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NewsAct impedes religion, does not provide ‘equality for all’

Act impedes religion, does not provide ‘equality for all’

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Staff Editorial

Graphic by Mary Mone

Despite many religious organizations having major concerns of threats to their first amendment rights, the House of Representatives passed the Equality Act on Feb. 25. The Equality Act says it will prohibit discrimination but the act actually discriminates against innocent children and those with deeply held traditional or religious beliefs.

In addition to many non-church-owned groups that don’t support the new act, religious organizations, such as the Catholic Church, the Coalition for Jewish Values, the Evangelical Church and the Seventh-Day Adventist Church, all vehemently oppose the Equality Act.
According to the United States Conference of Catholic Bishops, “The Catholic Church is the largest non-governmental provider of human services in the United States, helping millions of Americans in need through its parishes, schools, hospitals, shelters, legal clinics, food banks and charities.” Since the Catholic Church helps millions of Americans via charities, one might ask why the Catholic Church opposes the Equality Act, which claims to be humanitarian. To clarify beliefs on the Equality Act, the USCCB released a statement saying “Human dignity is central to what we believe as Catholics. Every person is made in the image of God and should be treated accordingly, with respect and compassion. That means we need to honor every person’s right to be free of unjust discrimination.”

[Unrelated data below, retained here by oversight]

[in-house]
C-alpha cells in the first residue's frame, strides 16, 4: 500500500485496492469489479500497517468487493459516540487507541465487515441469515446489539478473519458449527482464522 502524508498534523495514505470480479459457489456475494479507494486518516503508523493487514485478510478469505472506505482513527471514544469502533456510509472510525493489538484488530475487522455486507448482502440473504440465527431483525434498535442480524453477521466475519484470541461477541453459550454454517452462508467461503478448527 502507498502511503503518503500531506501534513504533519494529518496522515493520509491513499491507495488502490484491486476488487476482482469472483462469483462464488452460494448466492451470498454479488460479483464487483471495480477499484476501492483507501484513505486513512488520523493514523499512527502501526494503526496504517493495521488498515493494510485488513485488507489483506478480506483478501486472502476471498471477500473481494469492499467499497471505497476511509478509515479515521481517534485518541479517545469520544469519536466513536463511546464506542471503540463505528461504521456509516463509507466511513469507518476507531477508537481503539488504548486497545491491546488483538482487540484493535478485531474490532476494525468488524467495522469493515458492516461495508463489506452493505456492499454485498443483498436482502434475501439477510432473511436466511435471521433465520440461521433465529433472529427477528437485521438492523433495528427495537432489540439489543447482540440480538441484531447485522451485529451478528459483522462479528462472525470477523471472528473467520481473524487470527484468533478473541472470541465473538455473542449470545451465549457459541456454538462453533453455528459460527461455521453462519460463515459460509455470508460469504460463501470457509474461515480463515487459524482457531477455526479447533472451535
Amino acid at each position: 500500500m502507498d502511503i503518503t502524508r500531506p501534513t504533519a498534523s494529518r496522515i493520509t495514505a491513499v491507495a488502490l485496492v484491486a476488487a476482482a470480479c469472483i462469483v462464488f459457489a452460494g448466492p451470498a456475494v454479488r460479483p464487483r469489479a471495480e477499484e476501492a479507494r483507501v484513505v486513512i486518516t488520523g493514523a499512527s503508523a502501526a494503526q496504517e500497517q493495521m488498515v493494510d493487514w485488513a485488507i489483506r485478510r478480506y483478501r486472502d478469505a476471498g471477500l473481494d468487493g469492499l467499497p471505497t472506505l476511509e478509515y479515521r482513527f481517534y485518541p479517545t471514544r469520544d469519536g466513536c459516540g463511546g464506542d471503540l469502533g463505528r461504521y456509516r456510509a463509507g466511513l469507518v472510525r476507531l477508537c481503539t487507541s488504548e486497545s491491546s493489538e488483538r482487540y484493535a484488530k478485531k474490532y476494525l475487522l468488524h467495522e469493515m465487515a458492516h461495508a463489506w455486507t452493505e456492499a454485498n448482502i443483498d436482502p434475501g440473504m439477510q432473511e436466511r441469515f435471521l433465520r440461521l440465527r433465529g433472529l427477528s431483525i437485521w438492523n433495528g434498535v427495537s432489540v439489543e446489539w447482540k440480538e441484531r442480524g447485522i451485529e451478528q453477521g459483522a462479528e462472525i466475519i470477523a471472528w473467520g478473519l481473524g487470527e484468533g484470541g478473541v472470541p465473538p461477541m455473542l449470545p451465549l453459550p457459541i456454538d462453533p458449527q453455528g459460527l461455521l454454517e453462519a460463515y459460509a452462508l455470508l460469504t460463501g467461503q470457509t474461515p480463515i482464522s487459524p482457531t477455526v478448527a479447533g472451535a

Beginning by saying the bill is well-intentioned but ultimately misguided, the USCCB resolves the act, “discriminates against people of faith, threatens unborn life, and undermines the common good.” They believe the act will not only force religious establishments to host functions violating their beliefs, but also jeopardize prohibitions on the use of federal taxpayer funds, which could pressure the performance of abortions by health care providers against their consciences.
The Evangelical Church also believes the Equality Act is an infringement upon religious liberty. The National Association of Evangelicals President, Walter Kim, mentions how the Equality Act favors one group’s freedoms over another’s. “Instead of offering carefully crafted win/win solutions that respect the needs of all Americans, the Equality Act pits LGBT persons against those who believe that God created humans as male and female, and that sexual intimacy is a precious gift from God reserved for marriage between a woman and a man,” Kim said.